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Everybody Was a Baby Once: and Other Poems…
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Everybody Was a Baby Once: and Other Poems

by Allan Ahlberg

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I had mixed feelings about this book of poems after reading it. I liked some of the poems, but I did not like others. One thing that I liked was the style of writing of the poems. The author was very engaging and funny with his ideas. For example, “The Sausage Whistler” was a humorous poem because it talked about sausages getting up and dancing on the floor. In addition, the poems rhymed, so it was easy to get engaged and keep a good pace while reading. Something that I did not like about this book was the plot of the some of the poems. For instance, some poems did not rhyme and they lacked an organized structure and pace. Some of the poems lost my interest because I didn’t follow the point that they were trying to reach. I think that this was a good book, but I also think that readers are very different and not every reader is going to like every single poem. The big idea of these poems focuses on humor in relation to many different topics, including humans, animals, and creatures that do not exist. ( )
  AllisonStrait | Sep 21, 2014 |
Summary: Everybody was a Baby Once is a book composed of a variety of short poems. The poems varied in length and subject matter, but for the most part they were things young children would find entertaining and humorous. The poems varied in complexity so I would say third or fourth grade would be a good age group to read and understand the collection as a whole. The illustrations are similar to the ones you would see in the cartoon section of the newspaper, simple yet effective.

Personal Reaction: Some of the poems did not make a whole lot of sense to me, but I would think that the author was targeting a younger age group with his writings and I am simple over thinking the stories. I did find some of the poems to be somewhat humorous and entertaining. I also enjoyed the variety of colors used in the illustrations, they were very visually appealing.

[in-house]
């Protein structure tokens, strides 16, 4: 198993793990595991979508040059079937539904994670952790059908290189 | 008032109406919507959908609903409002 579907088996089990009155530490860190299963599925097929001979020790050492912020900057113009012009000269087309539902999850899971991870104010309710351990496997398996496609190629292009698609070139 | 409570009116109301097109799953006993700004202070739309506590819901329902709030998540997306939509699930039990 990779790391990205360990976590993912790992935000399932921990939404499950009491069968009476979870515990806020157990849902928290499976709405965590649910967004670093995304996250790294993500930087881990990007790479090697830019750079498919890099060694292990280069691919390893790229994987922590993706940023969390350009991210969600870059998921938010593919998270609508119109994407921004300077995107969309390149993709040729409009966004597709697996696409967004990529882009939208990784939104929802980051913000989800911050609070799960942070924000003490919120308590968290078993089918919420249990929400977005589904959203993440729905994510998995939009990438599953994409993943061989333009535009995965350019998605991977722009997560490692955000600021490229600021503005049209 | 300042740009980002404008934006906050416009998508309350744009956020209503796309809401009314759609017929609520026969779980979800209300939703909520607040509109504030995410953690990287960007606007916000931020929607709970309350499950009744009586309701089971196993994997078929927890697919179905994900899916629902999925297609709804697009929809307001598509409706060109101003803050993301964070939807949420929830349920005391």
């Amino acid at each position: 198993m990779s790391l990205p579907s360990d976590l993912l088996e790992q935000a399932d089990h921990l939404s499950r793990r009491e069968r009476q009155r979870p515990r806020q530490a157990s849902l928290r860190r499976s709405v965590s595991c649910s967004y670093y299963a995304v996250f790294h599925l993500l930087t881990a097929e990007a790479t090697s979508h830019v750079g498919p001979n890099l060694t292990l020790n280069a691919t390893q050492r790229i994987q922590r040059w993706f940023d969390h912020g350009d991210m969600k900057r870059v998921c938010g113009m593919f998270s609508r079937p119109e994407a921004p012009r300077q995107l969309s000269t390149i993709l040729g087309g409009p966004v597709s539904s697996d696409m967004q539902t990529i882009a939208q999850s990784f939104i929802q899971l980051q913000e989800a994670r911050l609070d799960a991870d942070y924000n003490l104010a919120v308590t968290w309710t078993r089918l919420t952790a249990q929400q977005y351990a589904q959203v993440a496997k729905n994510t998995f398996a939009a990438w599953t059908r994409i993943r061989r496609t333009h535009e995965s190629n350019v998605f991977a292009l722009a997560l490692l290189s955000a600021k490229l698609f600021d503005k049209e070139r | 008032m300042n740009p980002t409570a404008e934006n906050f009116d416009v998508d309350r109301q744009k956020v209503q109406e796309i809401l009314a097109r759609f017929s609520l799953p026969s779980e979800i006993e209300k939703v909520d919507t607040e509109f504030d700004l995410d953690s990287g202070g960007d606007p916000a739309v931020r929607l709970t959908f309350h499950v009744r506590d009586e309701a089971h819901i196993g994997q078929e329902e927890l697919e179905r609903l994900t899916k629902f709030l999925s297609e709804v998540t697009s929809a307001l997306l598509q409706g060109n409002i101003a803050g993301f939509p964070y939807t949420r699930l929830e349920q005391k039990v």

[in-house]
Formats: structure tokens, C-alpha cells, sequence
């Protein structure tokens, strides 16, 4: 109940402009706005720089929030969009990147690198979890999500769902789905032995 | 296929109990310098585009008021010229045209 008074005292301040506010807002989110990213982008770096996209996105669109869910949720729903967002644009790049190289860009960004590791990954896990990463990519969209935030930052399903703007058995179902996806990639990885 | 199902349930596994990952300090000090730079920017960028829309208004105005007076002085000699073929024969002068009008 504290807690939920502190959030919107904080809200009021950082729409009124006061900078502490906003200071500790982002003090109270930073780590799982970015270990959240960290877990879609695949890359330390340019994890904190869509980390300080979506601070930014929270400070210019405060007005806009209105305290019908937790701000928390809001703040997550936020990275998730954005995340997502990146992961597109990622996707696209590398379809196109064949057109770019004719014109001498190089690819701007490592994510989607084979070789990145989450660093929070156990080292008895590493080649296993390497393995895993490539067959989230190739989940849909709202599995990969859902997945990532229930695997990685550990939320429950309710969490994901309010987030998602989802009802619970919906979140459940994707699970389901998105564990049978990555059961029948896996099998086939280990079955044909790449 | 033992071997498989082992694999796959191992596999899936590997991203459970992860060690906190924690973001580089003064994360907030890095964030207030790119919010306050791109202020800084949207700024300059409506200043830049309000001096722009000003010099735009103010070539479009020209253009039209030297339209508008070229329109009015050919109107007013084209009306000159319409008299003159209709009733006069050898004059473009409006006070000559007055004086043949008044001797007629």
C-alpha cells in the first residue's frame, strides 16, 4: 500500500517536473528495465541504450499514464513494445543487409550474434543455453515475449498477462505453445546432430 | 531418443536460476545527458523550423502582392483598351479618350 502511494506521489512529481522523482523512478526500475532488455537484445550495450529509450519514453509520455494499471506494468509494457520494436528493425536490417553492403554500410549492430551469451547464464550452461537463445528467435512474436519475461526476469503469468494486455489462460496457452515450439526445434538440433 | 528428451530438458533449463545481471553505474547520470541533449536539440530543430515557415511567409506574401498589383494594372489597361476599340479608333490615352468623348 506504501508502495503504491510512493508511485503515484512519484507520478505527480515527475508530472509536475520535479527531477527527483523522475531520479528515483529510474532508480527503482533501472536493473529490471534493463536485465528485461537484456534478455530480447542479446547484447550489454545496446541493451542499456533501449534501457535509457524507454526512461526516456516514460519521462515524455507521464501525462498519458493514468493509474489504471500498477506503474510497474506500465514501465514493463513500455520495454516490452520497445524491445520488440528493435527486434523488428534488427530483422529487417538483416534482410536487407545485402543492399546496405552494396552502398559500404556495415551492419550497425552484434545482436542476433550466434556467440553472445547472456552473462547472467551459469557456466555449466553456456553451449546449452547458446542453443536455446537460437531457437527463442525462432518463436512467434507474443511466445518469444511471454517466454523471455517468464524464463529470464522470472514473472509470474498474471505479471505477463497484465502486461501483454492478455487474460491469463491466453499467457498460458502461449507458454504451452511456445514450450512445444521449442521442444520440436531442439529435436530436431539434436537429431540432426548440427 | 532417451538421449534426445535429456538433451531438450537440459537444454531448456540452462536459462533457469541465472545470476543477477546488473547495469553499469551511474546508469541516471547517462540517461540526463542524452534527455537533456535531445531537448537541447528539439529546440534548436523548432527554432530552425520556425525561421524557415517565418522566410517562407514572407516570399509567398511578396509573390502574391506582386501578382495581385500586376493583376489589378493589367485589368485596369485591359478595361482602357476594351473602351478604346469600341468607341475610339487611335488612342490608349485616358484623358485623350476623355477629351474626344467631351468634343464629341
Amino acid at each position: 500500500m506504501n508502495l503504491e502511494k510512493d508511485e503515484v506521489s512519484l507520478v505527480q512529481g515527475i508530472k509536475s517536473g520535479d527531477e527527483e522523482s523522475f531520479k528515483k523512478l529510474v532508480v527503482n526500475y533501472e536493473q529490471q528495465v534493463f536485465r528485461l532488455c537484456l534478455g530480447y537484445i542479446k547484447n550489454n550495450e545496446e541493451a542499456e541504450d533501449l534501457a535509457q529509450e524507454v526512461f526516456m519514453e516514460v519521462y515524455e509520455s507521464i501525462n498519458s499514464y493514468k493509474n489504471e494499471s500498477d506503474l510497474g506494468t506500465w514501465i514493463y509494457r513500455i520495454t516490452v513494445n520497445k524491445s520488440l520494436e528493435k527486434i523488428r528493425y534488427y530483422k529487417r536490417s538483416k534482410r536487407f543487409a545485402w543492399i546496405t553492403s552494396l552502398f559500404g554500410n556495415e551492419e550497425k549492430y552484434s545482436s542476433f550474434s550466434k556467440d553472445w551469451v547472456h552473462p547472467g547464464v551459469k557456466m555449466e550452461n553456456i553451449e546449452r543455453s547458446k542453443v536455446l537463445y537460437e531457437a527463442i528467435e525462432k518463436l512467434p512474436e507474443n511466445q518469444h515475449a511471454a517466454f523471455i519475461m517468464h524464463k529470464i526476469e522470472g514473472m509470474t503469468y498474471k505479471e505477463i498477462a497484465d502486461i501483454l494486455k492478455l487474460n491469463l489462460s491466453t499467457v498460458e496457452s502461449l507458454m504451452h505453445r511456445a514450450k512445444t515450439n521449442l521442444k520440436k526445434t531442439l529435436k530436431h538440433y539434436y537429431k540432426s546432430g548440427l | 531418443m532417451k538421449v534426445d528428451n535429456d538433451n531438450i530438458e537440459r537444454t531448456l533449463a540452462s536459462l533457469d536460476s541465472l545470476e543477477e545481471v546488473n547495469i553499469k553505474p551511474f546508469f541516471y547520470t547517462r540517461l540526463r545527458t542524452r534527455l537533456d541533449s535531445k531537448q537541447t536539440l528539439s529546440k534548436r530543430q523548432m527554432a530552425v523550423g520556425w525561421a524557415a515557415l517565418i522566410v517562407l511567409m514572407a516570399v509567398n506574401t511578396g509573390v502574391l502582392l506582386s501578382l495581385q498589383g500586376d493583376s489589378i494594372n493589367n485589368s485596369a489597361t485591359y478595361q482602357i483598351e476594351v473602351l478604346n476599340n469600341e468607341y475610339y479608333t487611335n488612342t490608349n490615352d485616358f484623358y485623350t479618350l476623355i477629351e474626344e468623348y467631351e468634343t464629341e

Classroom Extension Ideas:
1. Discuss the different types of poetry
2. Create an entertaining poem to describe ourselves, classmates, or class as a whole.
  Morganxxbailey | Nov 5, 2013 |
Contains over 20 easy-to-read poems about a variety of topics for little kids: "The Good Old Dolls," "If You Meet a Witch," and "Soccer Sonnet." Great text for beginning readers with the rhyming.

Awards/Reviews:
Booklist 04/01/10
Publishers Weekly 02/08/10
Horn Book 10/01/10
Wilson's Children 10/01/10

This book would be a creative way to use excerpted poems from it that would tie into health classes.
  Winnster | Jul 30, 2013 |
This is NOT poetry about babies, but a witty and often times hilarious collection of playful poems about the every day life of young children and the creative things they think about. The variety of styles, some only a couplet to one with 6 stanzas, keep the reader interested. The delightful illustrations not only enhance the text but in one poem, “The Summer Snowmen”, cleverly finishes the thought with a wordless two-page spread. The format uses the element of illustrative surprise a number of times where suspense is climaxed by turning the page to an illustrative page with one line of closing text. For instance, in “Elephants vs Insects”, the soccer players ask why the centipede can’t play until the second half, and we find on the next page a picture illustrating the answer. Topics include sports, seasons and holidays, children’s play, toys, monsters, and of course babies. My favorite is “Monster Munch” with its surprising play on words, which is sure to get a scream out of children! While the cover indicates that it’s for “ages 2 and up” it is better suited for a little older child who will appreciate the playfulness of words. Highly recommended. Ages 3-7. ( )
  TeriHogg | Oct 24, 2010 |
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Amazon.com Product Description (ISBN 0763646822, Hardcover)

The irresistible duo of Allan Ahlberg and Bruce Ingman return with an original collection of wry and playful poems for young readers.

They’re back! The inspired creators of THE RUNAWAY DINNER and THE PENCIL serve up a shouting, screaming, smiling, whistling, playing, chasing, rhyming romp. Nineteen impishly illustrated poems present a unique cast of babies and witches, sausages and robbers, and a few favorite nursery-rhyme characters sure to entice everybody who ever was a baby.

(retrieved from Amazon Thu, 12 Mar 2015 18:13:46 -0400)

"An original collection of wry and playful poems for the very young"--P. [4] of cover.

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Candlewick Press

An edition of this book was published by Candlewick Press.

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